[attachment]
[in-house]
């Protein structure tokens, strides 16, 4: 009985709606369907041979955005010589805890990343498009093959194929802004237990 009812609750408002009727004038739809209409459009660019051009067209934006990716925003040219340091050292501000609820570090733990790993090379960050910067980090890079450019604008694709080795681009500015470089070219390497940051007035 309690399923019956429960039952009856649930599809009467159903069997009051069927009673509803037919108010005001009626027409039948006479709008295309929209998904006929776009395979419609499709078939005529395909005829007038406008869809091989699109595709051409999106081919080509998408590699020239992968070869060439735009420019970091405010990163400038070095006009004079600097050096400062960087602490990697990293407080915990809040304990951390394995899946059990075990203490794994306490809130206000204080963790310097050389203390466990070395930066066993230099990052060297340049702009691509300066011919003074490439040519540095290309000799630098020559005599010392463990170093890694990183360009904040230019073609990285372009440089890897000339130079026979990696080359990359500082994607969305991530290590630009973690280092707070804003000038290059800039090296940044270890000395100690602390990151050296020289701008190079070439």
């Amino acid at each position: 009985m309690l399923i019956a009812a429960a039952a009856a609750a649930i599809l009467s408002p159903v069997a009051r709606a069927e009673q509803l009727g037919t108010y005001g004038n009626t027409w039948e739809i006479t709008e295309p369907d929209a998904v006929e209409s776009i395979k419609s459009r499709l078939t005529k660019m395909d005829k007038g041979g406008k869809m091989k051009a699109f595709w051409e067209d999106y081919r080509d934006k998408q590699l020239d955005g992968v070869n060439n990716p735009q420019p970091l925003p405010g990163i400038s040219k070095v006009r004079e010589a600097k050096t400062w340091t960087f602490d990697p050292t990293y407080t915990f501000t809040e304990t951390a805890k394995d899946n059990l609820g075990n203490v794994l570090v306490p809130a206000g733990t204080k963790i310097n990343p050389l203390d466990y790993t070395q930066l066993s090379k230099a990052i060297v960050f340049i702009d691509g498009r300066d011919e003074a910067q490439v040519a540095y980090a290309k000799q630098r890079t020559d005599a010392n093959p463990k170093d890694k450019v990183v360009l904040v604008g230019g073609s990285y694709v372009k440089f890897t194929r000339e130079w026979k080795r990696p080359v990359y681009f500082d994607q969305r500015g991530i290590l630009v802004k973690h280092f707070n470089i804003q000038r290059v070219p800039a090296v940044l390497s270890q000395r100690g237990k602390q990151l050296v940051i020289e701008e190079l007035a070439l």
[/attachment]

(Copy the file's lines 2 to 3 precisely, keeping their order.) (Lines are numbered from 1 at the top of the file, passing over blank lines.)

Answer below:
């Protein structure tokens, strides 16, 4: 009985709606369907041979955005010589805890990343498009093959194929802004237990 009812609750408002009727004038739809209409459009660019051009067209934006990716925003040219340091050292501000609820570090733990790993090379960050910067980090890079450019604008694709080795681009500015470089070219390497940051007035 309690399923019956429960039952009856649930599809009467159903069997009051069927009673509803037919108010005001009626027409039948006479709008295309929209998904006929776009395979419609499709078939005529395909005829007038406008869809091989699109595709051409999106081919080509998408590699020239992968070869060439735009420019970091405010990163400038070095006009004079600097050096400062960087602490990697990293407080915990809040304990951390394995899946059990075990203490794994306490809130206000204080963790310097050389203390466990070395930066066993230099990052060297340049702009691509300066011919003074490439040519540095290309000799630098020559005599010392463990170093890694990183360009904040230019073609990285372009440089890897000339130079026979990696080359990359500082994607969305991530290590630009973690280092707070804003000038290059800039090296940044270890000395100690602390990151050296020289701008190079070439």
């Amino acid at each position: 009985m309690l399923i019956a009812a429960a039952a009856a609750a649930i599809l009467s408002p159903v069997a009051r709606a069927e009673q509803l009727g037919t108010y005001g004038n009626t027409w039948e739809i006479t709008e295309p369907d929209a998904v006929e209409s776009i395979k419609s459009r499709l078939t005529k660019m395909d005829k007038g041979g406008k869809m091989k051009a699109f595709w051409e067209d999106y081919r080509d934006k998408q590699l020239d955005g992968v070869n060439n990716p735009q420019p970091l925003p405010g990163i400038s040219k070095v006009r004079e010589a600097k050096t400062w340091t960087f602490d990697p050292t990293y407080t915990f501000t809040e304990t951390a805890k394995d899946n059990l609820g075990n203490v794994l570090v306490p809130a206000g733990t204080k963790i310097n990343p050389l203390d466990y790993t070395q930066l066993s090379k230099a990052i060297v960050f340049i702009d691509g498009r300066d011919e003074a910067q490439v040519a540095y980090a290309k000799q630098r890079t020559d005599a010392n093959p463990k170093d890694k450019v990183v360009l904040v604008g230019g073609s990285y694709v372009k440089f890897t194929r000339e130079w026979k080795r990696p080359v990359y681009f500082d994607q969305r500015g991530i290590l630009v802004k973690h280092f707070n470089i804003q000038r290059v070219p800039a090296v940044l390497s270890q000395r100690g237990k602390q990151l050296v940051i020289e701008e190079l007035a070439l």